I always enjoy your lovely e-letters Kristi (whenever I find the time to read them!). They highlight the commonality of our human experiences, beautifully expressed. . . . and I am right at home, being Franco-American! Take good care, --Cecilia

In the neighborhood near the flat rocks, les roches plates.


Click here to listen to Jean-Marc pronounce the French terms

la mauviette
= sissy
la saison estivale = summer season
la photo du jour = photo of the day
de plus = moreover
les douleurs articulaires = joint pains
le laurier rose = oleander
la balade matinale = morning walk
les roches plates = flat rocks
les chiens = dogs
la pharmacienne = pharmacist
c’est fini la grasse matinée = no more sleeping in
c’est l'âge = it's age
suivez-moi = follow me
le confort articulaire = joint comfort
la flexibilité = flexibility
la mobilité = mobility
c’est juste l’effet de grandir = it’s just a fact of growing up
c’est ça = that's right

Izzy and JM mehari car
On the way to the beach. Photo of Jean-Marc and Izzy (Ana's dog) from last summer. Cultural note: here is another popular car in our beach town: the Méhari by Citroën. There is a Méhari club in nearby Cassis. I love to see them and wouldn't mind driving one just inside the limits of La Ciotat. Forget navigating on the freeway in one of these!

La bignone or trumpet vine along the narrow passage above the flat rocks beach. And that’s Ricci, bounding forth, her happiest ever in the ninth month since we adopted her at the age of three-and-a-half.

A Message from KristiOngoing support from readers like you keeps me writing and publishing this free language journal each week. If you find joy or value in these stories and would like to keep this site going, donating today will help so much. Thank you for being a part of this community and helping me to maintain this site and its newsletter.

Ways to contribute:
1.Zelle®, The best way to donate and there are no transaction fees. Zelle to [email protected]

2.Paypal or credit card
Or purchase my book for a friend and so help them discover this free weekly journal.
For more online reading: The Lost Gardens: A Story of Two Vineyards and a Sobriety

LE BONHEUR: Mom Shares The Meaning of Happiness

Beach in La Ciotat
We've had unusual weather, lately, and local businesses have suffered from the lack of customers. But today is a perfect day to head outside. Update: At the time of this posting, it is pouring cats and dogs (il pleut des cordes)! 


 : happiness

A DAY IN A FRENCH LIFE by Kristi Espinasse

Mom and I are lounging in the garden. It’s late afternoon, or la fin de l'apres-midi according to the language of Molière. All around us the birds, the trees, and the sweet-scented breeze offer their own poetic expression in a tongue understood by all. It is nature's intoxicating melody, and we are floating in it now.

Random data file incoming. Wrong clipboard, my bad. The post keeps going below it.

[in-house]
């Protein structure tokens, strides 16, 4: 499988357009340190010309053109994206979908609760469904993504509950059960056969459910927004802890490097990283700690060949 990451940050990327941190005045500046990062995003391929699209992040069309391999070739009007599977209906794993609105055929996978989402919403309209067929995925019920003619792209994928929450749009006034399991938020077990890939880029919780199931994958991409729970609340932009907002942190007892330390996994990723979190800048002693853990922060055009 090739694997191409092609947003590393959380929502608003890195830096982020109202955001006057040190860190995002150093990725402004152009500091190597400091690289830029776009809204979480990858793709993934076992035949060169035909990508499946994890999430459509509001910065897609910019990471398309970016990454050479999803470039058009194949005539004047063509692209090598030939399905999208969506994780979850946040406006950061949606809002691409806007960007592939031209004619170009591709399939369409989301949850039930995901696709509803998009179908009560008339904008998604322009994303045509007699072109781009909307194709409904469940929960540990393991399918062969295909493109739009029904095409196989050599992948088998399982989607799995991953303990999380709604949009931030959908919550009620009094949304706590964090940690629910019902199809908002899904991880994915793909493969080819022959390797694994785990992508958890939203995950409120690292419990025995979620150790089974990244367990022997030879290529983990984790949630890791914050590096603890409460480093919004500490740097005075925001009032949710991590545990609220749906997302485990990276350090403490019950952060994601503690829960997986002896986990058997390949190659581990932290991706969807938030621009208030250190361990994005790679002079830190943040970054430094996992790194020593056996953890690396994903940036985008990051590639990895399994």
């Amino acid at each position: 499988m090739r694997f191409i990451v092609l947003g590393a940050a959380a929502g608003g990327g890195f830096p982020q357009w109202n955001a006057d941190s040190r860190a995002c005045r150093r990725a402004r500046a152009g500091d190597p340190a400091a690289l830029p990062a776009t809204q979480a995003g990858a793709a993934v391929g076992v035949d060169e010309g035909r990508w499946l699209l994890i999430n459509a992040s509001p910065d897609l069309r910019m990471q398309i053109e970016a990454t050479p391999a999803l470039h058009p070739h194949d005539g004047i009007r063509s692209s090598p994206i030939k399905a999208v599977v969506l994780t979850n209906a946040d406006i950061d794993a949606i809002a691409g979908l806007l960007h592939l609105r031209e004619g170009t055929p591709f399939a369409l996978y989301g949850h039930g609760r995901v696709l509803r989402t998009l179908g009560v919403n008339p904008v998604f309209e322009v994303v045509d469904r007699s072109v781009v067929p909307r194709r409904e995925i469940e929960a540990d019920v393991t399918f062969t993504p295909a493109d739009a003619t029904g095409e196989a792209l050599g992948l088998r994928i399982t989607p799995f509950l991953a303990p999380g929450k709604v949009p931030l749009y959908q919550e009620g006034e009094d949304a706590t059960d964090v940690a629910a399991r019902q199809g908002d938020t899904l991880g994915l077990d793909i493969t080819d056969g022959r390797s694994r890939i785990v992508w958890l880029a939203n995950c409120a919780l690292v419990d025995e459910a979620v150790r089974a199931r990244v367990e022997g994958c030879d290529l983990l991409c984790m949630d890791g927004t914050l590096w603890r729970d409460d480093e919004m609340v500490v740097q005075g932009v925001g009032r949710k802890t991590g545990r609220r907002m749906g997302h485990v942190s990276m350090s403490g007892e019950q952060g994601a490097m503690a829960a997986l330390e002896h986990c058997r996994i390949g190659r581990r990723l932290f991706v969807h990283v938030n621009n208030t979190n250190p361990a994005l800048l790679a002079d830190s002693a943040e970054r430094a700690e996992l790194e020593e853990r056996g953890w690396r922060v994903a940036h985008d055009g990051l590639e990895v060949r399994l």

“Where is everybody?” Mom wonders, surfacing from the bucolic trance.  

I take a deep breath. Mom's frequent questions—'What time is it?' 'What day is it?' and 'Where is everyone?'—keep me busy. Perhaps she’s exercising my reporting skills? In reality, she’s experiencing short-term memory loss, something we're both familiar with. "Let's see...Jean-Marc is in Marseilles, giving a wine tasting. Jackie is in Cassis, working, and Max…Max reminded me just this morning, via text, he is in Croatia." 

"Croatia? With Ana?" Mom wonders.

"No, with his friends."

Mom sighs peacefully, leading me to understand a restful vacation can be found right here in our front yard. Jules reclines on a chaise longue beside the snapdragons and flowering onions, while I sit nearby on a wooden chair next to the fountain. In the water, the first white nénuphars are budding and dragonflies hover here and there.

Ricci is doing figure-eights around us, delighted her mother-daughter meute has moved outside. From here our little shepherd can wander over to the hedge where she loves to slip under the flimsy fence and visit the neighbors, just like Smokey did. Only, unlike our dearly departed golden retriever, she barks at les voisins

"Ricci! Reviens!" With that we go over the drill: "Ça c'est chez nous et là c'est chez les voisins." I can almost hear my dog's thoughts: Yes, but the cats are over there. Little does Ricci know her forays next door are only adding insult to injury: for the day we brought Ricci home, 18-year old Lili The Cat moved back to the neighbor’s (where she decamped when the previous owner of our house (who also owned Lili) left, only to return when Smokey passed away two years ago). When we got Ricci last fall, it was déjà vu: there was no way Lili was sharing this yard with un toutou! 

Back here in the garden, beside the fountain, Mom reaches down to pet our proud protector who is leaning against the side of the lawn chair. "She is so soft," Mom coos. "How can a dog be this soft?" 

"I don't know," I admit. It boggles the mind. Then again, just about anything boggles the mind when you are seeped this deep in peace. I wonder how I could ever be so worked up, as I was a few times earlier today, over everything and nothing. What does any of it matter in the grand scheme of things, beyond this garden wall? Sinking back into my chair I relax, inhaling jasmine floating over from the flowering vine beside the bougainvillea. We need to sit out here more often, I think, turning to gaze at Mom.